In 2017, the House of Representatives Subcommittee on Health, Employment, Labor, and Pensions held a hearing on labor law reform in which Karen Cox, an Illinois forklift operator for Americold Logistics, testified in favor of the proposed Employee Rights Act. She alleged that RWDSU Local 578 pressured or tricked several of her co-workers into signing authorization cards to join the union, rather than participating in a secret ballot. Following the voluntary recognition of the union by Americold, Ms. Cox filed a successful decertification petition. After the decertification election, RWDSU filed an appeal with the National Labor Relations Board. The NLRB ultimately upheld the unionization at Americold, throwing out the uncounted ballots from the decertification election.[11]

In 2019, Amazon cancelled its plans to build a corporate headquarters, HQ2, in Queens, New York City, after strong opposition from some local politicians, activists, and the RWDSU. The day before Amazon announced pulling out, union personnel met with Amazon executives to ask Amazon to remain neutral toward unionization at its new Staten Island distribution center, where employees were attempting to unionize. According to The New York Times, "There is no evidence that the union issue was the primary factor in Amazon’s decision."[12]

Members of the United States Congress meeting with RWDSU members, in 2021, to support the union's efforts to unionize the Amazon facility in Bessemer, Alabama.

In 2020, workers at an Amazon fulfillment center in Bessemer, Alabama, petitioned to form a bargaining unit representing the facility's 1,500 employees. If the petition is successful, the union formed would be the first to represent Amazon employees in the United States.[13][14] Workers at the Amazon facility voted over 2-to-1 against the unionization drive according to preliminary calculations, and the RWDSU has alleged improprieties by Amazon.[15]


1937: Samuel Wolchok[16]
1949: Irving Simon[16]
1954: Max Greenberg[17]
1976: Alvin Heaps[18]
1986: Lenore Miller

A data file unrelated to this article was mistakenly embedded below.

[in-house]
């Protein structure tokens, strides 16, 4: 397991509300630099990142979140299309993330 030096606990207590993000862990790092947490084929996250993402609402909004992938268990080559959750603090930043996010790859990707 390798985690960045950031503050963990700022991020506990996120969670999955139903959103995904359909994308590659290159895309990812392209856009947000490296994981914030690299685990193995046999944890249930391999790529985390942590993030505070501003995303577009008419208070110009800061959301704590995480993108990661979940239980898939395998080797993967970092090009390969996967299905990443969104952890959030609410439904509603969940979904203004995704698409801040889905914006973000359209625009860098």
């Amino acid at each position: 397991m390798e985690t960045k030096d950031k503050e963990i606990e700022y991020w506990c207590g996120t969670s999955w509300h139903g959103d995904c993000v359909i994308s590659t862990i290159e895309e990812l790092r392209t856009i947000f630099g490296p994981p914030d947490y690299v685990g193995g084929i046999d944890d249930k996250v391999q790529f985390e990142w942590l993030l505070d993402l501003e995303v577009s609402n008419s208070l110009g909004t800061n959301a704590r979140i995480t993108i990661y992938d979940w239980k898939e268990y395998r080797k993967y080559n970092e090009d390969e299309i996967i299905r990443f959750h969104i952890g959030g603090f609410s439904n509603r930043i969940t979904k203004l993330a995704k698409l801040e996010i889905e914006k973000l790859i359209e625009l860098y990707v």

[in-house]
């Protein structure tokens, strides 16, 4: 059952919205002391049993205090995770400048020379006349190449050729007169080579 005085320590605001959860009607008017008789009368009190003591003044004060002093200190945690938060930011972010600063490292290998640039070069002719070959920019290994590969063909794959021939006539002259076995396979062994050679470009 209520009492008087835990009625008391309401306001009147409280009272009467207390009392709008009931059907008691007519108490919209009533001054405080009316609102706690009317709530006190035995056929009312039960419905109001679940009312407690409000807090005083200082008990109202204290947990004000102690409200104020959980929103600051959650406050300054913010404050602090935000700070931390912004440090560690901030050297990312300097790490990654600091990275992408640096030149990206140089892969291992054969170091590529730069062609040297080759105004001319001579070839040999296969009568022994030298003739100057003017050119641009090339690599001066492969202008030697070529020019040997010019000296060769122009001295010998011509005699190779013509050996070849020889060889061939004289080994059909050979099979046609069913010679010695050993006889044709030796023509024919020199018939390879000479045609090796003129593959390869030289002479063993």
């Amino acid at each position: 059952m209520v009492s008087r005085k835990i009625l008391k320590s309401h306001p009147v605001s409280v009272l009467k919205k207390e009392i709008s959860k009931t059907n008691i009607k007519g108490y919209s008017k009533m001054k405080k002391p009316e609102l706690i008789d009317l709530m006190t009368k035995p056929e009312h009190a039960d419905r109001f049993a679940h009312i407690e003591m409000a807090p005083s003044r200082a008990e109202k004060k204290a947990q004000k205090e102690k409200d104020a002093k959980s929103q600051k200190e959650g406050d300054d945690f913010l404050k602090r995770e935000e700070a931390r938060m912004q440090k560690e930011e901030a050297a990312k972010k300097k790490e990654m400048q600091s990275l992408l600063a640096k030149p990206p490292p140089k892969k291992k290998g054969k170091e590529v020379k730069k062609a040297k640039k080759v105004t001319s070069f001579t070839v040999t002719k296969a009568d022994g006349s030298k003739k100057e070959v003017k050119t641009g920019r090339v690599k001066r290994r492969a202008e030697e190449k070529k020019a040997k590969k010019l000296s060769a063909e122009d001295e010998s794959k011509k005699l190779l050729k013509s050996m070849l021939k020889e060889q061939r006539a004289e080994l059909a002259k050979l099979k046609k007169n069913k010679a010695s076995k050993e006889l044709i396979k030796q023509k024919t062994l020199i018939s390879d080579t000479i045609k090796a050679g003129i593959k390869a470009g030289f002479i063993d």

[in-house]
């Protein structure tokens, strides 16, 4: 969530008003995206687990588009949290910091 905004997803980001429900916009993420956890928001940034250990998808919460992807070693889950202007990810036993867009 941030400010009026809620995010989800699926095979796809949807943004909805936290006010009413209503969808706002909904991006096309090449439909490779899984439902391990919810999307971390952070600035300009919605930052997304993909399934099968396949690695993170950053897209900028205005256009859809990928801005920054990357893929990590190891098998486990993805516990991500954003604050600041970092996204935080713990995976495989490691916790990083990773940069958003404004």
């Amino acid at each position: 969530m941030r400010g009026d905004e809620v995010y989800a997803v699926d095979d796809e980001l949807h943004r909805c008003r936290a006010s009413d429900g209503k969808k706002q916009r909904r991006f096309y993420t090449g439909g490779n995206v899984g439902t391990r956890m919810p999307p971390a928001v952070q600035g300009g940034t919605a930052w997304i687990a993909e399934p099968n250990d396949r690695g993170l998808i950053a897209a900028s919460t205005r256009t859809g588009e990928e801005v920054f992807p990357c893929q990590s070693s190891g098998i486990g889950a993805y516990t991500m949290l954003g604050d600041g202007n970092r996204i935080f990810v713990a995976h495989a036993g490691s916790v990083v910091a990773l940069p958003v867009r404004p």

1998: Stuart Appelbaum

See also


  1. ^ US Department of Labor, Office of Labor-Management Standards. File number 000-071. Report submitted March 31, 2015.
  2. ^ James Grant, Money of The Mind: Borrowing and Lending in America from the Civil War to Michael Milken, New York: Macmillan, 1994. p. 26
  3. ^ "FDR seizes control of Montgomery Ward".
  4. ^ "Statement on the Seizure of Montgomery Ward Co. Properties | the American Presidency Project".
  5. ^ "FDR seizes control of Montgomery Ward Dec. 27, 1944". Politico.
  6. ^ a b US Department of Labor, Office of Labor-Management Standards. File number 000-071. (Search)
  7. ^ "Guide to the United Automobile Workers of America, District 65 Records WAG.006". Retrieved 2021-09-12.
  8. ^ Mitchell, James P. (1955). Directory of Labor Unions in the United States. Washington, D.C.: United States Department of Labor.
  9. ^ Stetson, Damon. "Local Union of Retail Workers Is Near Split With Parent Body." New York Times. March 21, 1969; "New Union Is Formed." Associated Press. May 25, 1969.
  10. ^ "Archives of the Cigar Makers' International Union". University of Maryland Libraries. 2007. Retrieved 2012-03-10.
  11. ^ Legislative Reforms to the National Labor Relations Act: Hearing before the U.S. House Subcommittee on Health, Employment, Labor, and Pensions, 115th Cong. (2017) (Testimony of Karen Cox).
  12. ^ Kitroeff, Natalie (14 February 2019). "Amazon and New York Unions Had 'Productive Meeting,' Then Came a Shock". New York Times. Archived from the original on 8 November 2020. Retrieved 11 December 2020.
  13. ^ Selyukh, Alina (25 November 2020). "Amazon Warehouse Workers In Alabama Petition To Unionize". NPR. Retrieved 11 December 2020.
  14. ^ Greene, Jay (23 November 2020). "Amazon warehouse workers in Alabama file to hold unionization vote". Washington Post. Retrieved 11 December 2020.
  15. ^ Laura Hautala (2021-04-09). Amazon union loses election: Alabama warehouse workers reject historic organizing bid., accessed 2021-04-21
  16. ^ a b Madsen, Chris (2017). "Social Democrat Space on Vancouver's Contested Waterfront: Retail, Wholesale, and Department Store Union (CIO) Organizing Amongst Sugar and Grain Workers 1946-1949". Northern Mariner. 27 (2).
  17. ^ "GREENBERG ELECTED BY C. I. O. STORE UNIT". New York Times. January 28, 1954. Retrieved 8 February 2023.
  18. ^ "Alvin Heaps, 67, Dies; Retail Union President". New York Times. September 9, 1986. Retrieved 8 February 2023.

Further reading